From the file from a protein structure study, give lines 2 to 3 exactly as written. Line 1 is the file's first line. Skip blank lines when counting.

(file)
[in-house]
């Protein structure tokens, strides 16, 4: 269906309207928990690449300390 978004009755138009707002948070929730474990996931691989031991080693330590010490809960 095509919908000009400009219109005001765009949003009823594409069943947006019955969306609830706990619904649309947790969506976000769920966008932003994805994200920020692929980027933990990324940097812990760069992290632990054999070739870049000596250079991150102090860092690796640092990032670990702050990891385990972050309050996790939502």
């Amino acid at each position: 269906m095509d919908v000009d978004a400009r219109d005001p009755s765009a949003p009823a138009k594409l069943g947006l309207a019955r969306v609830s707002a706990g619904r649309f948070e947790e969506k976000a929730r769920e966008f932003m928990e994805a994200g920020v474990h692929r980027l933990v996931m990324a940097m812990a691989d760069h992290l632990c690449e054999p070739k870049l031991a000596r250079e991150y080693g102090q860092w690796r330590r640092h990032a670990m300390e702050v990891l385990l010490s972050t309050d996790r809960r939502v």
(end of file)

């Protein structure tokens, strides 16, 4: 269906309207928990690449300390 978004009755138009707002948070929730474990996931691989031991080693330590010490809960 095509919908000009400009219109005001765009949003009823594409069943947006019955969306609830706990619904649309947790969506976000769920966008932003994805994200920020692929980027933990990324940097812990760069992290632990054999070739870049000596250079991150102090860092690796640092990032670990702050990891385990972050309050996790939502």
């Amino acid at each position: 269906m095509d919908v000009d978004a400009r219109d005001p009755s765009a949003p009823a138009k594409l069943g947006l309207a019955r969306v609830s707002a706990g619904r649309f948070e947790e969506k976000a929730r769920e966008f932003m928990e994805a994200g920020v474990h692929r980027l933990v996931m990324a940097m812990a691989d760069h992290l632990c690449e054999p070739k870049l031991a000596r250079e991150y080693g102090q860092w690796r330590r640092h990032a670990m300390e702050v990891l385990l010490s972050t309050d996790r809960r939502v």